Thursday, 13 August 2015

Mawlyngbna - No Typo

They say that a long time ago, when animals could still speak, they had a weekly trade place, where they could meet and chat and exchange goods brought by each of them at the market. This meeting spot, Ka Iew Luri-Lura is said to have been in the land of the Khasis, in Meghalaya, more precisely close to Mawlyngbna, a small village close to the Bangladeshi border.

It’s there that I got to twice, the first time just to have a wonderful swim across the little lake, and the second time to retrace the steps of the beasts to the market and to witness the animals’ passing through, as their footprints are seen all over this fantastic place. I like this account more than the other one, which says that the imprints left on this million-year old seabed are just unusually shaped and the fossilized sea-urchins embedded in the rocks are proof to that effect.

Regardless of its origin, the place is simply astonishing, so I’d better leave the photos to do some justice to the place:

Survival Of The Most Adaptable

Meet Andy. 

He is one of the many that passed through Cherrapunjee during the last month. But his is a memorable story because it might just be one of a kind. Also, it’s a good lesson in how not to spend a month in Cherrapunjee.

At first, he was just an illustrious anonym among others, and on the third day here he went to Nongriat, the jungle village 10 kilometers away that houses the famed double-decker living root bridge. Nothing out of the ordinary just yet; on his return to By The Way guesthouse his person still did nothing to impress us and his leaving to Shillong was met with fond waves and words of safe journey.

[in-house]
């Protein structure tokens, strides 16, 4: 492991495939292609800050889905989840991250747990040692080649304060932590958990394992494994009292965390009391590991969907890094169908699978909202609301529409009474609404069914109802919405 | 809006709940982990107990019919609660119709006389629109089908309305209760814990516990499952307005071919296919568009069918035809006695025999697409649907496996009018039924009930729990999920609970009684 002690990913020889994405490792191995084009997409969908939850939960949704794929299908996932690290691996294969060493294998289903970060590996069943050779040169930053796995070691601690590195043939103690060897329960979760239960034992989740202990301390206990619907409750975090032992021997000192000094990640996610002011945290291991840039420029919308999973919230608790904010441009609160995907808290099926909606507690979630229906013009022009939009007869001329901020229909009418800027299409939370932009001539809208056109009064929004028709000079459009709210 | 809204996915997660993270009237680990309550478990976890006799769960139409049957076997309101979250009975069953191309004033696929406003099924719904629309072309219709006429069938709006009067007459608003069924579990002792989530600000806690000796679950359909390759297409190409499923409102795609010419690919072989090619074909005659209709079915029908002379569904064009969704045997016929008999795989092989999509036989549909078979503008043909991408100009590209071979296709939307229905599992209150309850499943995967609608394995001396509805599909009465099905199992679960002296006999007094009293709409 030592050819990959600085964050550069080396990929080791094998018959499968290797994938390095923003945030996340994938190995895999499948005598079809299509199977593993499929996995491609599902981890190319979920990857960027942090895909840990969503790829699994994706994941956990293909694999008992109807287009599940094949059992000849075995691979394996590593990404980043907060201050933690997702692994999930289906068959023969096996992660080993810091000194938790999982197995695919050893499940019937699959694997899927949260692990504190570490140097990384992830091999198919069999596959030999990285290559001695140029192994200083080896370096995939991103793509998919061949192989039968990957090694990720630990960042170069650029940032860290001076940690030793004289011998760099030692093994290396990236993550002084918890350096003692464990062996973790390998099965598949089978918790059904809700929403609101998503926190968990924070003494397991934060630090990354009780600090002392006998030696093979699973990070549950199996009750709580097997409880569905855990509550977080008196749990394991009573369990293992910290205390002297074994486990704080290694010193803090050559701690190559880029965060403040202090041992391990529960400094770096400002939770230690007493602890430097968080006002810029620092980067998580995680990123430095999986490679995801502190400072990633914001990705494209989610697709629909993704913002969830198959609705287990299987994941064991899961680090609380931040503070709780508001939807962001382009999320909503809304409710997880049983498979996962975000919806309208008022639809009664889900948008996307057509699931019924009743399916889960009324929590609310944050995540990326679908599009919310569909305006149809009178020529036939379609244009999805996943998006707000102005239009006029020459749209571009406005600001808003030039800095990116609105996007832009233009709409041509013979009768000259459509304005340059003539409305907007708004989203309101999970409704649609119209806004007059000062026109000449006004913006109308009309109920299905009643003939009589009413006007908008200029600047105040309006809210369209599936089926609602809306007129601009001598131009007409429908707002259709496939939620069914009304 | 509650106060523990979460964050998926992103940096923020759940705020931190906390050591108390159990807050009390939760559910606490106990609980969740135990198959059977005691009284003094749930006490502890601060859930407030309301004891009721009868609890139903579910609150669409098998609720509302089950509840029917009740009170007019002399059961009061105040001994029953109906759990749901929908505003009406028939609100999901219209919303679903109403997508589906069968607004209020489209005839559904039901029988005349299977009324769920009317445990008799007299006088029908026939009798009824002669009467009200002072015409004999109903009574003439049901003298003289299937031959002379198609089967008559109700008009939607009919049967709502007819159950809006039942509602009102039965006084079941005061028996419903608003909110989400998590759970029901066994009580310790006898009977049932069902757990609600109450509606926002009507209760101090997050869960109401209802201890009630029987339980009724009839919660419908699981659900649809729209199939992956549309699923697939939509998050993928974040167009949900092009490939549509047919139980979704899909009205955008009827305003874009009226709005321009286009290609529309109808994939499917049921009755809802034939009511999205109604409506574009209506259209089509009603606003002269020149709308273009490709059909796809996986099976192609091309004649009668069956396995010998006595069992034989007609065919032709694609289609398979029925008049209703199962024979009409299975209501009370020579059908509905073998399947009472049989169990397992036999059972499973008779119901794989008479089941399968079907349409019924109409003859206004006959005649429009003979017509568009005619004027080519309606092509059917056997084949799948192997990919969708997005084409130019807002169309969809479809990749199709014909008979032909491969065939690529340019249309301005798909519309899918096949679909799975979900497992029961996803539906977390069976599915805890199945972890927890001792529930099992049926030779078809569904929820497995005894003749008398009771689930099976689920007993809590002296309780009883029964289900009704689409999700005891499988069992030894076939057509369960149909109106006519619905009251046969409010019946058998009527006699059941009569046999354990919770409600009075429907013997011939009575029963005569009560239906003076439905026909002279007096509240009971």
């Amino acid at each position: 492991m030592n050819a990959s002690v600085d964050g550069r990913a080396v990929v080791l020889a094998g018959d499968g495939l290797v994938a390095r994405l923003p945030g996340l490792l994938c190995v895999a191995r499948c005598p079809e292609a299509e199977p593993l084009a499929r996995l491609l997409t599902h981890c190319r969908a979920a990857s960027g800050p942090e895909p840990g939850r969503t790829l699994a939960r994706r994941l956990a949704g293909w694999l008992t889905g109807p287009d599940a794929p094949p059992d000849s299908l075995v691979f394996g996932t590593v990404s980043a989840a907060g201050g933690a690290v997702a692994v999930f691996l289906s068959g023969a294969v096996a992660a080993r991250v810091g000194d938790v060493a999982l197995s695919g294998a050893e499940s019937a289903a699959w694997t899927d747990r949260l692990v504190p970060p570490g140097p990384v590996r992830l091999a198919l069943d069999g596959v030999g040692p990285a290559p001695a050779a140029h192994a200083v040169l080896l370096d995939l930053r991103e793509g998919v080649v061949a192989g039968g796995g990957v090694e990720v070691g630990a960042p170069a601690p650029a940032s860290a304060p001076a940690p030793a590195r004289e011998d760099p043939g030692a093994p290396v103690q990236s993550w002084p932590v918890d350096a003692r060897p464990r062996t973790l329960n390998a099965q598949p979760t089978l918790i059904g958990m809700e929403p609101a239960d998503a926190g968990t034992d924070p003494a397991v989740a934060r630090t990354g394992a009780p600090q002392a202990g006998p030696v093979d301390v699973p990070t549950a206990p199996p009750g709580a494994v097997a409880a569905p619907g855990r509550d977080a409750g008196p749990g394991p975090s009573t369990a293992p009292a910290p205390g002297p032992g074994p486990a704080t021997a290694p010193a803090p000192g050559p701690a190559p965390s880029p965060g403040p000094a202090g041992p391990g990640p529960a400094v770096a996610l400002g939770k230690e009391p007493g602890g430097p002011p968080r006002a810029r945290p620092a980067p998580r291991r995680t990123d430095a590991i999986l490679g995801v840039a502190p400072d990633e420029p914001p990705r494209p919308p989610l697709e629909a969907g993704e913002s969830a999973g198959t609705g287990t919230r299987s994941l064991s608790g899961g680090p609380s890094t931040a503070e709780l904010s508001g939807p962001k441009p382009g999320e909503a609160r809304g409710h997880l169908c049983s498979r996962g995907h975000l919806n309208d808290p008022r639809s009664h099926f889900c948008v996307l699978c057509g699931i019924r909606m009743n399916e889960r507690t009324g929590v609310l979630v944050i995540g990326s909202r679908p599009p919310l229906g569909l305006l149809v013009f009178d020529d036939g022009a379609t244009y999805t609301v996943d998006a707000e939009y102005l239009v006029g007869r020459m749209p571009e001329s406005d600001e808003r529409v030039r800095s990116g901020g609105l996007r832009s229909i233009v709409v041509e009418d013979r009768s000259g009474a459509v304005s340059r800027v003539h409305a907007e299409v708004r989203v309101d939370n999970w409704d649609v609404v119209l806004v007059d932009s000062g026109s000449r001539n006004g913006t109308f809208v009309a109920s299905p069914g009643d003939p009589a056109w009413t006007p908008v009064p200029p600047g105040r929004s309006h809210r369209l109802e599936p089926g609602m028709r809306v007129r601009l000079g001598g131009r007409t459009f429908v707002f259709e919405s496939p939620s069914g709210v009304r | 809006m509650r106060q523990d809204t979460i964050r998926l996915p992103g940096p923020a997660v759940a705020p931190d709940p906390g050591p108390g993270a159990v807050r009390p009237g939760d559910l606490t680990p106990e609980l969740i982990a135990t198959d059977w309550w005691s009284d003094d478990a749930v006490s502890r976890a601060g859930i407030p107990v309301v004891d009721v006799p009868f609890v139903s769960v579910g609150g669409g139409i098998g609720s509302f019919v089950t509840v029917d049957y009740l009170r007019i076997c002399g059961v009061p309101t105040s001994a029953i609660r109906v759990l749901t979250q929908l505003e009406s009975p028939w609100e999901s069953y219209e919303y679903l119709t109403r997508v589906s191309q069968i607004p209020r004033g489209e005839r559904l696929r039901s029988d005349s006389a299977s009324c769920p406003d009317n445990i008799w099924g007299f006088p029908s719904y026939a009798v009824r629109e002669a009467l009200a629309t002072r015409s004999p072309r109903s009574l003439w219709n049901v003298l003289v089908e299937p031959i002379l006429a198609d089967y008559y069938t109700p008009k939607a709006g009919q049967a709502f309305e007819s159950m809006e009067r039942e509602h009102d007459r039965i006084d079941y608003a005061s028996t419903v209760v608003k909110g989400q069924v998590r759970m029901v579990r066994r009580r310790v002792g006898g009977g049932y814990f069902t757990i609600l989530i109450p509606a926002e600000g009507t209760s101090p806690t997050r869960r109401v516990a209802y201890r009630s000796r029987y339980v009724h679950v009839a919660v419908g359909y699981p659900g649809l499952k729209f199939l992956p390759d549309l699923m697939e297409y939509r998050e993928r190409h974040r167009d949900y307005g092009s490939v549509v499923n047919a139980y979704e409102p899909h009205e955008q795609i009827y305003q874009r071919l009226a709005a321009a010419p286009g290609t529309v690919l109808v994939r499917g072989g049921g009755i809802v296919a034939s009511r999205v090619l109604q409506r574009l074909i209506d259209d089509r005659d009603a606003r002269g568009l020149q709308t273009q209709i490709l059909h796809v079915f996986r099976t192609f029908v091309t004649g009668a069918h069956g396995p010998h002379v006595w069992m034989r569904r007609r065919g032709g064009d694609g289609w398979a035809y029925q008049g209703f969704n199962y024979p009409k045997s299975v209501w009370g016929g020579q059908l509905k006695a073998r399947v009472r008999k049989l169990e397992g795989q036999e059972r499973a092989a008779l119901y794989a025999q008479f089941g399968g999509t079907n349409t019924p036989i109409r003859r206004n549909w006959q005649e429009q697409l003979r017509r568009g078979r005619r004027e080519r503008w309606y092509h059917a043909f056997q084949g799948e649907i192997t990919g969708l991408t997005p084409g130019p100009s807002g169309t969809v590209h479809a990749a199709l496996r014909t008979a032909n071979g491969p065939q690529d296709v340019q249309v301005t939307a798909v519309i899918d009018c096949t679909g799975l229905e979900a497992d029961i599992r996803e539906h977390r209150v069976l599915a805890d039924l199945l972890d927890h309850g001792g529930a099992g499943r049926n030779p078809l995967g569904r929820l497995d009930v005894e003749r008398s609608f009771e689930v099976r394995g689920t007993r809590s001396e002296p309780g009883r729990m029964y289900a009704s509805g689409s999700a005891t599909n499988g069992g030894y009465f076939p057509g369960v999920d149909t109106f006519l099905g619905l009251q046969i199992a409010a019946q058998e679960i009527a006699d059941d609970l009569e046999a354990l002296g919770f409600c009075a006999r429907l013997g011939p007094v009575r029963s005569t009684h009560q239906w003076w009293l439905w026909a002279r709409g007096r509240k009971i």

And this is where things take a different turn: a phone call from Andy informed Heprit that he would be coming back on account of the fact that he couldn’t find his credit card any more. So, when he arrived back here again, we learned that Andy might have left his credit card somewhere around the swimming ponds in Nongriat. The next day he readily got his things and literally ran the almost 3000 steps down back to Nongriat in search for his precious credit card… which he didn’t find.

Low on cash and on morale, Andy became our new long-termer, being forced to wait for some money to be transferred to him here. Andy is half Khasi and half Sikkimese, living under the watchful eye of his aunt in Singapore, where he studies economy.

At first All-knowing Andy was conceited and overly informed about any subject known to man (well, of course, as long as he had his Google and Wikipedia around…), drawing conclusions from his 23 year-long life experience that would make even ants cringe in terror and frustration, but as soon as his money contracted to the size of a chewing gum, he became meek and compliant. The one piece of information I did get from him was that international transfers between Indians would take a very long time, as the government insists on checking each and every detail concerning the transferee. So Heprit found a guy who owned an account with zero balance so that Andy could use it for the transfer, in the hopes that it would take less time to send the money into an account than through Western Union or the like.